THE GOLDEN AGE OF BRITISH THEATRE (1880-1920)
by Sydney Higgins
| DOROTHEA BAIRD as Trilby
(signed postcard, matt, Beagles, 755, c.1900)
Dorothea Baird was born in Teddington (GB) on May 20, 1875. Her first stage appearances (when she was sixteen) were as one of the young women who were invited to participate in the student productions at the then all-male Oxford University. It was at this time she met H B Irving. In 1894, she joined Ben Greet's company, making her London debut as Hippolyta in A Midsummer Night's Dream.
The following year, Beerbohm Tree chose her to play Trilby opposite his Svengali in his production of Trilby at the Haymarket Theatre. It opened on October 30, 1895, and was a phenomenal success. As had happened when the play had earlier been premiered in the United States, Trilby created a sensation. Playing as she did a modern woman, who smoked continuously, went everywhere barefoot and wore a style-setting soft hat, Dorothea Baird as the talk of the town. Everybody went 'trilby' mad. There were, of course, the copies of her headwear for men that still perpetuate the name but, in addition, the shops filled with all kinds of Trilby souvenirs, there were a dozen Trilby-musical-hall songs and Toulouse Lautrec named his yacht 'Trilby'.
as Rosalind in
As You Like It.
Click photo to enlarge
In 1896, Dorothea Baird married H B Irving. Over the next few years, she played major roles in many plays including Hermione in The Winter's Tale, Rosalind in As You Like I and, in 1900, Helena in Beerbohm Tree's production of A Midsummer Night's Dream that ran for 153 performances (from January 10-May 26) at Her Majesty's Theatre. She did not restrict herself to Shakespeare, however, in 1902, for example, playing the herd-boy in Tattercoats, a dramatization of the children's fable.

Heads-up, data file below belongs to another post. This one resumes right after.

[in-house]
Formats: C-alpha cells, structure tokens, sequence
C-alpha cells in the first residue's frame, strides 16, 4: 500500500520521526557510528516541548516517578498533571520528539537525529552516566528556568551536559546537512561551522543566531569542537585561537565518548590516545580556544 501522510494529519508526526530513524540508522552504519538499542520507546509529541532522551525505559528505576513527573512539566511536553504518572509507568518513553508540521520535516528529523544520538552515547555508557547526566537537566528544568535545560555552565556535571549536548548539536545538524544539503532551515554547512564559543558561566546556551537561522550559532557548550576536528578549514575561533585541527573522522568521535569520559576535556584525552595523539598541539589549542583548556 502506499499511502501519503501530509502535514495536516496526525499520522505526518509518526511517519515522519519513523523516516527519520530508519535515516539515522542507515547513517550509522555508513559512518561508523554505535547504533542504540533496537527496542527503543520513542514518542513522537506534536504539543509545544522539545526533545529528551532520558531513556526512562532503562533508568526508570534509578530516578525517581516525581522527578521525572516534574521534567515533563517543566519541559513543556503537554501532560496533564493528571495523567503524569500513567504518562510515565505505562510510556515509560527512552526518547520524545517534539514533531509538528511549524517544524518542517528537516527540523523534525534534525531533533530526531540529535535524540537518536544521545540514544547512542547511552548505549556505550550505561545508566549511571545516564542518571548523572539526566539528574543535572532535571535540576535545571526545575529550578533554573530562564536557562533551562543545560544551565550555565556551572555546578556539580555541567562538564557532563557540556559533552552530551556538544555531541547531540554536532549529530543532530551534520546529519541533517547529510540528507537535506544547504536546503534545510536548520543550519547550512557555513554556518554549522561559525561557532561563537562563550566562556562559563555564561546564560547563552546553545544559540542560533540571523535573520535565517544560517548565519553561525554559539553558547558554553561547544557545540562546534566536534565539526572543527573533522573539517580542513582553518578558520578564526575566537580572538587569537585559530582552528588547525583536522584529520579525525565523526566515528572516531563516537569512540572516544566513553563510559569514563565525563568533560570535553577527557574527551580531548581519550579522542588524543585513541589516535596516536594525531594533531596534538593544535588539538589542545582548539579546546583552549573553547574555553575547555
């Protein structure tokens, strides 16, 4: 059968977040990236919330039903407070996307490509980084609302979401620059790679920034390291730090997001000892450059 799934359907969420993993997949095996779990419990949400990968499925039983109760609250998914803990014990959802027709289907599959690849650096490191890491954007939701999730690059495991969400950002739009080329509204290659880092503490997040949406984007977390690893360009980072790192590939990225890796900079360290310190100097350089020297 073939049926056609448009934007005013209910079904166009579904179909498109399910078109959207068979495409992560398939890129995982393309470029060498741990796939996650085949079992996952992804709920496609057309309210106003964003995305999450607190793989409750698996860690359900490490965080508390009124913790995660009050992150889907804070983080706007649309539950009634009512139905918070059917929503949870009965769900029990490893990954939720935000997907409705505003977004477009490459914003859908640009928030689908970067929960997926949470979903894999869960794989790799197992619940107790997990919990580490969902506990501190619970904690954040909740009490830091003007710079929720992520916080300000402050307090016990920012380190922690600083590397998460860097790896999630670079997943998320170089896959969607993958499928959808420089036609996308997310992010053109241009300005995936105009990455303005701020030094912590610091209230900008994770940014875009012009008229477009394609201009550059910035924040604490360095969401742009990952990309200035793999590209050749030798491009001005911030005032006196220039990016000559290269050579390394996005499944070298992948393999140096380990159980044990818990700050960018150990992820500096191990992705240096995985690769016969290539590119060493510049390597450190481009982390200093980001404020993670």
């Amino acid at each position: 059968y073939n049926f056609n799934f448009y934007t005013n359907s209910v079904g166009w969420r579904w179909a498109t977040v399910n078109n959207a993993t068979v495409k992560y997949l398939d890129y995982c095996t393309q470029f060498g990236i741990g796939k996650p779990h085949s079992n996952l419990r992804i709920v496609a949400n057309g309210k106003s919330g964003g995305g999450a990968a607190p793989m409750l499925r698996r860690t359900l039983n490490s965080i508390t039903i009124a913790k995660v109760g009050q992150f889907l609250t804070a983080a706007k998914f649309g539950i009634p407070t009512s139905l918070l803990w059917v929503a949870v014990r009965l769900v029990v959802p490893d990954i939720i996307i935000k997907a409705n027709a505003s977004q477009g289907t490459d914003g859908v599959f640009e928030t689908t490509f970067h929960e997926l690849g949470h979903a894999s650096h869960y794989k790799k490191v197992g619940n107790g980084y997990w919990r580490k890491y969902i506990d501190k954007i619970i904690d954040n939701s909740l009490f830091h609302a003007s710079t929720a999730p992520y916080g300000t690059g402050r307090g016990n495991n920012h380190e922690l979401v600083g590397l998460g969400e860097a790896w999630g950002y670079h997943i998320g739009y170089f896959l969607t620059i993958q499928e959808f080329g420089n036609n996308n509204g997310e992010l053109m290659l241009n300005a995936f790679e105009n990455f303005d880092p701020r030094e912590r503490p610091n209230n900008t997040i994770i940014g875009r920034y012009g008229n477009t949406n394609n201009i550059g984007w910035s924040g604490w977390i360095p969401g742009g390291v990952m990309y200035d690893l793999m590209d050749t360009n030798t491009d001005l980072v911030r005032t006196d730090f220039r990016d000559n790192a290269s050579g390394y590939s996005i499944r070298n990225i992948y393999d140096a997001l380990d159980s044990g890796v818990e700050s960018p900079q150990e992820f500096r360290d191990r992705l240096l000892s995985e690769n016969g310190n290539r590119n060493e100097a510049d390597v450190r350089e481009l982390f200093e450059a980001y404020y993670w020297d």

Having, with Trilby, already created one of the most famous female roles in a Nineteenth Century, it is noteworthy that, in 1904, she appeared in the first production of one of the Twentieth Century's most successful non-musical play, Peter Pan, playing the part of Mrs Darling.
Both plays were also enormous triumphs for the du Maurier family. George du Maurier had written the best selling novel Trilby on which the play was based; his son, the actor-manager Gerald du Maurier played Captain Hook (and Mr Darling) in Peter Pan; and, it was for the five young children of Sylvia Llewelyn Davies - Gerald's sister - that James Barrie had originally spun the story of Peter Pan. Another coincidence - in the first production of Peter Pan, to fill in during the elaborate scene-change from the Frozen River to the House Underground, Gerald du Maurier gave impersonations of fellow actors, Beerbohm Tree, Martin Harvey and Sir Henry Irving - Dorothea Baird's father-in-law.
After Sir Henry Irving's death in 1905, H B Irving established his own company, and, for the rest of her theatrical career, Dorothea Baird toured with her husband playing mainly repeats of Sir Henry Irving's best remembered performances.
In 1913, she retired from the stage. She had undoubtedly been an actor of considerable talent - more so, it has been rumoured, than her husband. But, like so many women of her era, her theatrical career was subordinate to that of her husband's. Six years after she retired, her husband died. She did not return to the stage but involved herself in charitable causes, especially those concerned with infant welfare.
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